IRM Issues Guidance on Risk Culture

15 Oct, 2012

The Institute of Risk Management (IRM) today issued two guidance documents on the highly topical subject of risk culture.

From BP to Barclays and from G4S to Kodak, the root cause of corporate meltdown is increasingly identified as problems with risk culture. We have more regulations, standards, codes and governance than ever before, but, while important, these are clearly not sufficient to ensure that the actual behaviour of individuals and teams is fully aligned with the organisation’s desired approach to risk. We can all identify from our own experience the different cultures – values, beliefs and knowledge – that exist in different organisations. This work has been looking at whether these different aspects of culture make it harder or easier to manage risk and also, if you’re not happy with the culture you’ve got, what you can do to change it.

An international group of IRM members has been leading a 9 month project to produce:

  • A short guidance document aimed at boards who want to understand the issues surrounding risk culture within their organisation, and
  • A detailed resource document for risk practitioners setting out the background research and some practical models, tools and techniques that can usefully be applied.

Alex Hindson (pictured), IRM Director and leader of the risk culture project commented, “Risk culture is the missing link in the successful implementation of Enterprise Risk Management – as well as having the rules, processes and policies in place we need to understand and influence people’s behaviour. We have identified certain key aspects of risk culture that all organisations need to understand and address as part of their risk management approach. For example, how does your organisation deal with bad news? Do your employees leave their ethics at home? What are the effects of your incentive and performance management structures? Have any of your processes become too complex to understand the risks? Do you set out to recruit thrill seekers? This very practical piece of work is not the last word on the subject but hopefully will be useful to risk professionals and policymakers considering the need for cultural change.”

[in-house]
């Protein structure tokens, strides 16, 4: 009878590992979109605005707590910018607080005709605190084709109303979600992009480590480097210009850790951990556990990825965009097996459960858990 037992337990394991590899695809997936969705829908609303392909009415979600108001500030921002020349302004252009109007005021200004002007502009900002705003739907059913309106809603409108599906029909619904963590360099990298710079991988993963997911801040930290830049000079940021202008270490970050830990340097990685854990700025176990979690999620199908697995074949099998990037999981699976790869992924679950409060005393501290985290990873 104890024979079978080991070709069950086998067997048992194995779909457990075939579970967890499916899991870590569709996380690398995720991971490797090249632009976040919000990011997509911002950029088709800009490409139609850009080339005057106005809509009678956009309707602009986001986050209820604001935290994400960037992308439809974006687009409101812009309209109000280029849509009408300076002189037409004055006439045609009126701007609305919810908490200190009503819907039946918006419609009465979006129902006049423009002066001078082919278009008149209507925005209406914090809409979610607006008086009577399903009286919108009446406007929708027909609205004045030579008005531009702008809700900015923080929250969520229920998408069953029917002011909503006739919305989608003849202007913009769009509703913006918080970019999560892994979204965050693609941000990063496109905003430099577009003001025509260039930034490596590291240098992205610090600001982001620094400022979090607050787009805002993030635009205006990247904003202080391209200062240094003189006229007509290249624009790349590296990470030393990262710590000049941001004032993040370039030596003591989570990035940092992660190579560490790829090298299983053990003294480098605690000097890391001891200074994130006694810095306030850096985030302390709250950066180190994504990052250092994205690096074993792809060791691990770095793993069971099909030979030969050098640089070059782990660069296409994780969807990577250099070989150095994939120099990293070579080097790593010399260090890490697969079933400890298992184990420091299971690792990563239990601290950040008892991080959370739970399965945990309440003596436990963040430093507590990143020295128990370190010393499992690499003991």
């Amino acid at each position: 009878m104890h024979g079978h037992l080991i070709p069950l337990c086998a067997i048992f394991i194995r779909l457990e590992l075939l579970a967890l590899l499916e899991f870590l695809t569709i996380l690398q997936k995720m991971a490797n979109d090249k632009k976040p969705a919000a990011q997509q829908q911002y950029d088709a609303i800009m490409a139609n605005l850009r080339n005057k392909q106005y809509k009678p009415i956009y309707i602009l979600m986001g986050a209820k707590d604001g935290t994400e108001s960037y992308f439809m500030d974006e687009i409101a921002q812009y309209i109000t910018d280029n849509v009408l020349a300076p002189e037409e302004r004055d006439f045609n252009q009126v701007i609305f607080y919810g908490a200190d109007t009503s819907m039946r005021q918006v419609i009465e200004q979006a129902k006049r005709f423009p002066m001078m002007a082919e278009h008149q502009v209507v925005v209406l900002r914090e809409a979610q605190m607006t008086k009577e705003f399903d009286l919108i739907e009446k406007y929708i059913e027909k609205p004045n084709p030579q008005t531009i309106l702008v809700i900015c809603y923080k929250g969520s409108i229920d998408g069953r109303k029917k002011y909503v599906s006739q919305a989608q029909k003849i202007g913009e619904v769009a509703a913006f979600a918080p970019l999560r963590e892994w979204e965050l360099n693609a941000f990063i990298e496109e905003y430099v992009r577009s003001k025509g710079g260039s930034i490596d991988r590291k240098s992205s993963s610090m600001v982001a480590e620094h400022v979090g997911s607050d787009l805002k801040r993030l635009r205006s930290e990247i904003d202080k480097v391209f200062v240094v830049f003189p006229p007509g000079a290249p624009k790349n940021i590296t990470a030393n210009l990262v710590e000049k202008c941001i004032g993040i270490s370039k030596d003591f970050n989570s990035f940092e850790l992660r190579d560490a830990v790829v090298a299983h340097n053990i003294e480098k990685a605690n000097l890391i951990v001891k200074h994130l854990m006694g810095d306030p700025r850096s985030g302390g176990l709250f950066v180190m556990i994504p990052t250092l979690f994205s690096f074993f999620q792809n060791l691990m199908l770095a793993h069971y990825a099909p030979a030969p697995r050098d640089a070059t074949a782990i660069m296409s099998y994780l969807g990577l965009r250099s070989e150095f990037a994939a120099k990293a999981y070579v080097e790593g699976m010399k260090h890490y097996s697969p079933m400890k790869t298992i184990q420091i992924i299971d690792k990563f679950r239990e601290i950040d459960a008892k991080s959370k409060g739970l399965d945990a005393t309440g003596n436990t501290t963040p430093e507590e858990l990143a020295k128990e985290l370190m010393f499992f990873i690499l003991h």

John Harvie, Director of consultancy Protiviti, which supported IRM in the publication of the documents, said “The term risk culture is increasingly being discussed and debated among regulators, politicians and the media. The common questions they are asking are: why does it appear so hard to get risk culture right and what does it look like when we do? Protiviti is delighted to support this new piece of thought leadership from the IRM and looks forward to bringing solutions to this topic to the front of the business agenda.”

Steve Fowler, IRM Chief Executive, added “With its mixture of practising risk professionals and academic experts from around the world the IRM is uniquely placed to produce practical guidance of this nature. We are delighted that a large number of professional organisations from the UK and also from the Middle East and South Africa are endorsing this work and making it available to their members.”

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